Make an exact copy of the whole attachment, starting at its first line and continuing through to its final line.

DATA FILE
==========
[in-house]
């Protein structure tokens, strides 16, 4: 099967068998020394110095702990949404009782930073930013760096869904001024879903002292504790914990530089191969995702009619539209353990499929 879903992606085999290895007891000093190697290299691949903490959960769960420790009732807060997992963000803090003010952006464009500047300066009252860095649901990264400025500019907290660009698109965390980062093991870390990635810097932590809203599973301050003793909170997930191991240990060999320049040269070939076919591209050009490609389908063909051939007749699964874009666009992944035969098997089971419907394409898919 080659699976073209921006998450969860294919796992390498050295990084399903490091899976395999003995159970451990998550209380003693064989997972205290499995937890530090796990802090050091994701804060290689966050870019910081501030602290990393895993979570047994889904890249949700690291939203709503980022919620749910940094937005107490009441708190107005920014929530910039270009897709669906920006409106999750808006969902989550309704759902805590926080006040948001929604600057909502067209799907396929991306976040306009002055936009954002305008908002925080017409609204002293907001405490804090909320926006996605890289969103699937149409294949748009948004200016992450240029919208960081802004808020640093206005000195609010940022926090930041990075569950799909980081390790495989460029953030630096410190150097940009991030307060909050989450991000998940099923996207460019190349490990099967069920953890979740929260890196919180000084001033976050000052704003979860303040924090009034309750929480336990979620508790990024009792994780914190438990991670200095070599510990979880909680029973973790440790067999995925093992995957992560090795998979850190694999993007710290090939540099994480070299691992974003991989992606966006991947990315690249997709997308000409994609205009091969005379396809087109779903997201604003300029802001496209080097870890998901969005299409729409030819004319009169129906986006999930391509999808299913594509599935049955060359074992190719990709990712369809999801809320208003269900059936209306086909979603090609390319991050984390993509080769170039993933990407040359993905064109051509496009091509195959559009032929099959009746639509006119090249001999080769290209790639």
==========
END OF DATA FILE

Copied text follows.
[in-house]
């Protein structure tokens, strides 16, 4: 099967068998020394110095702990949404009782930073930013760096869904001024879903002292504790914990530089191969995702009619539209353990499929 879903992606085999290895007891000093190697290299691949903490959960769960420790009732807060997992963000803090003010952006464009500047300066009252860095649901990264400025500019907290660009698109965390980062093991870390990635810097932590809203599973301050003793909170997930191991240990060999320049040269070939076919591209050009490609389908063909051939007749699964874009666009992944035969098997089971419907394409898919 080659699976073209921006998450969860294919796992390498050295990084399903490091899976395999003995159970451990998550209380003693064989997972205290499995937890530090796990802090050091994701804060290689966050870019910081501030602290990393895993979570047994889904890249949700690291939203709503980022919620749910940094937005107490009441708190107005920014929530910039270009897709669906920006409106999750808006969902989550309704759902805590926080006040948001929604600057909502067209799907396929991306976040306009002055936009954002305008908002925080017409609204002293907001405490804090909320926006996605890289969103699937149409294949748009948004200016992450240029919208960081802004808020640093206005000195609010940022926090930041990075569950799909980081390790495989460029953030630096410190150097940009991030307060909050989450991000998940099923996207460019190349490990099967069920953890979740929260890196919180000084001033976050000052704003979860303040924090009034309750929480336990979620508790990024009792994780914190438990991670200095070599510990979880909680029973973790440790067999995925093992995957992560090795998979850190694999993007710290090939540099994480070299691992974003991989992606966006991947990315690249997709997308000409994609205009091969005379396809087109779903997201604003300029802001496209080097870890998901969005299409729409030819004319009169129906986006999930391509999808299913594509599935049955060359074992190719990709990712369809999801809320208003269900059936209306086909979603090609390319991050984390993509080769170039993933990407040359993905064109051509496009091509195959559009032929099959009746639509006119090249001999080769290209790639």